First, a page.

Nebraska’s wetlands are essential to the state’s ecosystem, and it’s vital that we protect them and the diversity of plant and animal species that occupy them, including many that are threatened or endangered. Wetlands also assist in improving water quality, reducing flooding and soil erosion, supply water and produce food. But gathering wetlands information can be arduous. They are difficult to traverse, and mapping them traditionally requires intense labor, time and expertise.
Fortunately, great minds are developing a better way. In July 2020, DWFI provided funding for DWFI supported graduate student Qiao Hu and University of Nebraska–Lincoln and DWFI Faculty Fellow professor Zhenghong Tang to continue their previous EPA-funded work using Unmanned Aircraft Systems (UASs), commonly known as drones, to gather a wide variety of data on the wetlands of Nebraska’s Rainwater Basin. The drones have measured flooding/drought conditions, distribution of wildlife and vegetation management effectiveness, among other environmental factors.
Working in the field, even in cold, windy winter months, the team was able to rigorously test the process to determine the best equipment, altitude, resolution and other factors to efficiently and accurately gather the needed data to help them monitor the fragile biome and ensure there is no net loss of wetlands habitat going forward.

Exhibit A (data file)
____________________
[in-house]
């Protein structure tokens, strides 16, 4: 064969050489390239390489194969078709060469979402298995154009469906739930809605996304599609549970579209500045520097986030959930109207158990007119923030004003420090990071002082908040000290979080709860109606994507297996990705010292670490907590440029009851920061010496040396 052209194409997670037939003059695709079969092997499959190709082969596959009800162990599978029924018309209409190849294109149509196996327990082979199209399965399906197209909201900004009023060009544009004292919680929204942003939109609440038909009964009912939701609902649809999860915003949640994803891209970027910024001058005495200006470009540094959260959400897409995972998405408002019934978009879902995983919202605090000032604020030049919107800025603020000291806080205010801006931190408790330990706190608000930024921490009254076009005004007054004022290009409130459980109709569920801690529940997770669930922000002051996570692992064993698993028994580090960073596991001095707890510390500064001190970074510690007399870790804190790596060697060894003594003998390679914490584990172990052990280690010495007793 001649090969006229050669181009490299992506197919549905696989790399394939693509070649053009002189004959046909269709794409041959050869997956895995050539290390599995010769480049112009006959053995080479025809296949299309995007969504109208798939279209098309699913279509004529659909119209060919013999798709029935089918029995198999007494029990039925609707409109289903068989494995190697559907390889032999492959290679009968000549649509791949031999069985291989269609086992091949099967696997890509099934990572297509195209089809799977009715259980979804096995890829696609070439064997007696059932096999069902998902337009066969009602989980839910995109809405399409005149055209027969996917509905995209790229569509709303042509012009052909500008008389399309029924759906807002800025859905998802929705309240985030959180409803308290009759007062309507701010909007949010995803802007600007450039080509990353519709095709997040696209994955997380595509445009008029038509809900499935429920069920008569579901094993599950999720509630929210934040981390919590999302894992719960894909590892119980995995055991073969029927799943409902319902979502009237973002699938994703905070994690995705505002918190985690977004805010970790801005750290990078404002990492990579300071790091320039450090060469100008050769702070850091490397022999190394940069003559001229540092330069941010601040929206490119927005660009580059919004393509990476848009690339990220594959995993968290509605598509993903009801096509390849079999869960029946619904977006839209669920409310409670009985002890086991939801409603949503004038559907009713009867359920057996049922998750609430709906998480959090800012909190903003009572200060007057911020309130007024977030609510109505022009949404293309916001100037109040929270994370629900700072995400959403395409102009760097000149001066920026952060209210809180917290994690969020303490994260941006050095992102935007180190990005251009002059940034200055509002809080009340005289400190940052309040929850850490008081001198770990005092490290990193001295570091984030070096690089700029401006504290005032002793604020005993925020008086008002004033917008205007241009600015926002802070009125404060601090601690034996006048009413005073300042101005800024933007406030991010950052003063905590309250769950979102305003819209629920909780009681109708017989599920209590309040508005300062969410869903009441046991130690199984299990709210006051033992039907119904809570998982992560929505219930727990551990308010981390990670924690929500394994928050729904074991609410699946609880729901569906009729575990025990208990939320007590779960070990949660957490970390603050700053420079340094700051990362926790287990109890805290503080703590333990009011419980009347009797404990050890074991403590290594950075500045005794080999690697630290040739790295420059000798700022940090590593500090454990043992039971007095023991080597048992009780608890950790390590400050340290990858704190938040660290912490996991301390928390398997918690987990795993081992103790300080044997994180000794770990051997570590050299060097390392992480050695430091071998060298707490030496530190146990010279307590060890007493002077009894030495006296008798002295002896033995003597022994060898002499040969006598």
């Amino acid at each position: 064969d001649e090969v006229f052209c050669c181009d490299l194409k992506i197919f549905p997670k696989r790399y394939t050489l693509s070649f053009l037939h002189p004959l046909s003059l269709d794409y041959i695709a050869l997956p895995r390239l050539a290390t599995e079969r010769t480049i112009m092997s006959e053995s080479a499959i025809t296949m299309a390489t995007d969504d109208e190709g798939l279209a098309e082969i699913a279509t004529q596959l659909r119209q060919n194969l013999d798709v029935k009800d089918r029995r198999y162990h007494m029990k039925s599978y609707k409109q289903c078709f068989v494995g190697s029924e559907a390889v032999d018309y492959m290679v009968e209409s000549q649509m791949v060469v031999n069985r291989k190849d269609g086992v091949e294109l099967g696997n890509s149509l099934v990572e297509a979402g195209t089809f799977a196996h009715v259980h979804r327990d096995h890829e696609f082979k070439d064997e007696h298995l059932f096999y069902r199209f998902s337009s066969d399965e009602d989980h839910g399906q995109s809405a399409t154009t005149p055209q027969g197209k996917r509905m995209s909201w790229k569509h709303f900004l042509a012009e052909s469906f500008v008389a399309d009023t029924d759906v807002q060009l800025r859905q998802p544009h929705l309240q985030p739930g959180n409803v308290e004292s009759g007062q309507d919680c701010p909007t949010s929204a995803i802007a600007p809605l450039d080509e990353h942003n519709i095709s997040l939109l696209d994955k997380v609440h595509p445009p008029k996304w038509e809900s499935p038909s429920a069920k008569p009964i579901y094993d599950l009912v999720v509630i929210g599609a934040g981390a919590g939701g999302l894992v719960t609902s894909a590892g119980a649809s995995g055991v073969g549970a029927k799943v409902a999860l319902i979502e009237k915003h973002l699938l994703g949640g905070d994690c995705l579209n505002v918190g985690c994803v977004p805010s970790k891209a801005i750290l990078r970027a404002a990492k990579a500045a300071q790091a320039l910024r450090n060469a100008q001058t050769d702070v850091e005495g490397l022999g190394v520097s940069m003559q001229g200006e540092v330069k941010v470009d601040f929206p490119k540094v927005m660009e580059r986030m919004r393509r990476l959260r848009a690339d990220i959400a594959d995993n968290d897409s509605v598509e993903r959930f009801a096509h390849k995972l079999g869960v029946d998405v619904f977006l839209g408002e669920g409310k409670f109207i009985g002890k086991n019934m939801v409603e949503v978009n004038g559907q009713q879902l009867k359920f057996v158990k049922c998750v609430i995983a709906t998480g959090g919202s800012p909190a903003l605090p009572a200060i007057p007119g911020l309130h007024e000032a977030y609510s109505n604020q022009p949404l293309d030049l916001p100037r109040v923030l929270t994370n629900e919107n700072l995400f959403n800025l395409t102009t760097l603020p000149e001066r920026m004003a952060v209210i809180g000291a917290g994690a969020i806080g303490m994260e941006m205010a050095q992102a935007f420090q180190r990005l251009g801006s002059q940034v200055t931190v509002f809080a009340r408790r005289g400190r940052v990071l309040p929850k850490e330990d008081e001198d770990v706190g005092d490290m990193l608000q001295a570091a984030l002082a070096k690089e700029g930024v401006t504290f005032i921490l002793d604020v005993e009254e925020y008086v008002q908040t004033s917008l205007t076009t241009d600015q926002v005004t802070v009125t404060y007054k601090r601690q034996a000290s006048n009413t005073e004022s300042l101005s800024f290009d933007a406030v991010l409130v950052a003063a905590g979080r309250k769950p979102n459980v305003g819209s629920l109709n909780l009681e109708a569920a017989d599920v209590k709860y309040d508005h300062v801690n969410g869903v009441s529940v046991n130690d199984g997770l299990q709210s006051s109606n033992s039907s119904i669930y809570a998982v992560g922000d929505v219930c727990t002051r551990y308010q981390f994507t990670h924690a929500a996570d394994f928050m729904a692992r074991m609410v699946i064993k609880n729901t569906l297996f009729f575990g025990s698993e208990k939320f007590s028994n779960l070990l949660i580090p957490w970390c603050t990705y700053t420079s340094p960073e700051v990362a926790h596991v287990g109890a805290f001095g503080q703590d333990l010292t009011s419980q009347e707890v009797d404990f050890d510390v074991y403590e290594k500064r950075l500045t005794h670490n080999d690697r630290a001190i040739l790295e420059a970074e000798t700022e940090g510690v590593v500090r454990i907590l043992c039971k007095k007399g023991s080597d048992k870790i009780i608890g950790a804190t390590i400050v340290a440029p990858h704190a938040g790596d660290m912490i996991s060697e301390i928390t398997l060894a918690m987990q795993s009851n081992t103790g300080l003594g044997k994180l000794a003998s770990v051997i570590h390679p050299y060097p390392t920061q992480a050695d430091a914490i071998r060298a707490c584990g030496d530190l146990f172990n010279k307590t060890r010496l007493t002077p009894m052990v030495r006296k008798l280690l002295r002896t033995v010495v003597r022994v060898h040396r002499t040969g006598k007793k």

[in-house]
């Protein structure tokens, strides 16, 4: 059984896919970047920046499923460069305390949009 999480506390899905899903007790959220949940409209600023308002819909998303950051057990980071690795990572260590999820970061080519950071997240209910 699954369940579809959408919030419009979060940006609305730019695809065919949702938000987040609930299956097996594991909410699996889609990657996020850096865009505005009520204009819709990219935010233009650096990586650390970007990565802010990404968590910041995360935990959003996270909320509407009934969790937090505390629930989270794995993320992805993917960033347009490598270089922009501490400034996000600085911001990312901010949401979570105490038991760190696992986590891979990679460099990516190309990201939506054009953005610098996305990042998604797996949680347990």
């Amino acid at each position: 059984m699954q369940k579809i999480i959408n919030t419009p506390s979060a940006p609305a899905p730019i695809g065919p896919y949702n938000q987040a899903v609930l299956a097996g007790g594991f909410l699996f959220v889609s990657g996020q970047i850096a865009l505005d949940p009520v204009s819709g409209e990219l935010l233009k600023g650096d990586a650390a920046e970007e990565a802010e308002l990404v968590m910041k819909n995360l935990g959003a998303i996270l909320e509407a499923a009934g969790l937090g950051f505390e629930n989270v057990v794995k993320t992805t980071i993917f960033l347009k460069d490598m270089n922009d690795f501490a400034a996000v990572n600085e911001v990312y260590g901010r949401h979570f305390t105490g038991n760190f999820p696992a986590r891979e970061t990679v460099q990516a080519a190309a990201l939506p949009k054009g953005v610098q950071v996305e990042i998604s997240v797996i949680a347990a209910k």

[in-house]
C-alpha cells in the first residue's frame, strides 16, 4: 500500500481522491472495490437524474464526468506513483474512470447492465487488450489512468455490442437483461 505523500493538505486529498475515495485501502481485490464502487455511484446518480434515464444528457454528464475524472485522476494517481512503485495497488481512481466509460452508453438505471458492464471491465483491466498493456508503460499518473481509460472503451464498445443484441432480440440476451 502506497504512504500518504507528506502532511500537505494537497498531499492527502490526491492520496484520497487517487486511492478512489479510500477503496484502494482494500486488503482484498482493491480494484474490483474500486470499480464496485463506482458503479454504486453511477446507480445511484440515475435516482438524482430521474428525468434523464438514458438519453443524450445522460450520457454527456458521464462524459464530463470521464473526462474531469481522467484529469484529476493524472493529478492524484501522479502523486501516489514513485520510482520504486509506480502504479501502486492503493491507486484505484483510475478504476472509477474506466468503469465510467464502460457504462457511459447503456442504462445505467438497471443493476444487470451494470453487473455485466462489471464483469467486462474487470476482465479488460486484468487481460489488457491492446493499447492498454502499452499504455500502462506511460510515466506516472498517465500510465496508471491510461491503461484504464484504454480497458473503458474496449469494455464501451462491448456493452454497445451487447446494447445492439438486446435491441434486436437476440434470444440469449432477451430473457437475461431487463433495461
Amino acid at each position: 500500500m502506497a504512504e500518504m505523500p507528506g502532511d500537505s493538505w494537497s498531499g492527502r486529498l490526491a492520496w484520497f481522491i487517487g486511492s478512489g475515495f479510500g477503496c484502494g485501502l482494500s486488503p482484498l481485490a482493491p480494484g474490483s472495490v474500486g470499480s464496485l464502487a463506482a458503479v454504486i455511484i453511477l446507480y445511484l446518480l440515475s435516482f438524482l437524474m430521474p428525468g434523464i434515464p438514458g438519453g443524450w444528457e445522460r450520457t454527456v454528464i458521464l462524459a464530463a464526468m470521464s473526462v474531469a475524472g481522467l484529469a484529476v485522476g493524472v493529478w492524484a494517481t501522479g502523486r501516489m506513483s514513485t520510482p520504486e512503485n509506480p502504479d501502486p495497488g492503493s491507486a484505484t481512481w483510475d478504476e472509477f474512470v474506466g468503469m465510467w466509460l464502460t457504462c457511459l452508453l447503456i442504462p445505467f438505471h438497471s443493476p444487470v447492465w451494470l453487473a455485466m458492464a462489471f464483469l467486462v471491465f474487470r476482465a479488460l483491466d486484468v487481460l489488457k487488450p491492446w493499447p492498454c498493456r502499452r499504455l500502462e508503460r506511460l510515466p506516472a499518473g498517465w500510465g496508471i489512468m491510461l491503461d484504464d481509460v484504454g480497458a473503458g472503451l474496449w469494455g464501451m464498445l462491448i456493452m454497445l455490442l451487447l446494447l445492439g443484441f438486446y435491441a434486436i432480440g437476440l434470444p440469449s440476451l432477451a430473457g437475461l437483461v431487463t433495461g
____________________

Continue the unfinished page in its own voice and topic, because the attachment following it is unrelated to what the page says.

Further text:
The project has been so successful it gained a great deal of attention from state and federal wetland management agencies. The U.S. Fish and Wildlife Service (USFWS) adopted the technology for its own Inventory and Monitoring Plan. Both the USFWS and the Nebraska Game and Parks Commission used various UAS-system-created maps in their wetland restoration projects. Word about the effectiveness of the project has spread, as organizations in Iowa, Colorado, Oregon and other locales have contacted the DWFI team for consultation.
The hard work of this team has had a direct positive impact on Nebraska’s ability to monitor and care for the state’s wetlands, preserving them for future generations. The project introduces a new survey tool and applicable protocols for conservation managers to further understand the performance of conservation lands in an agricultural landscape, ultimately helping the state achieve the long-term goal of clean water resources and sustainable agricultural practices. It also provides an attractive option for surveying other hard-to-navigate habitats in Nebraska and beyond.
Each year, DWFI supports students doing research across the University of Nebraska related to water and food security.
DWFI hosted several events to support and share the important research of students working toward food and water security with financial and mentoring support from the institute.
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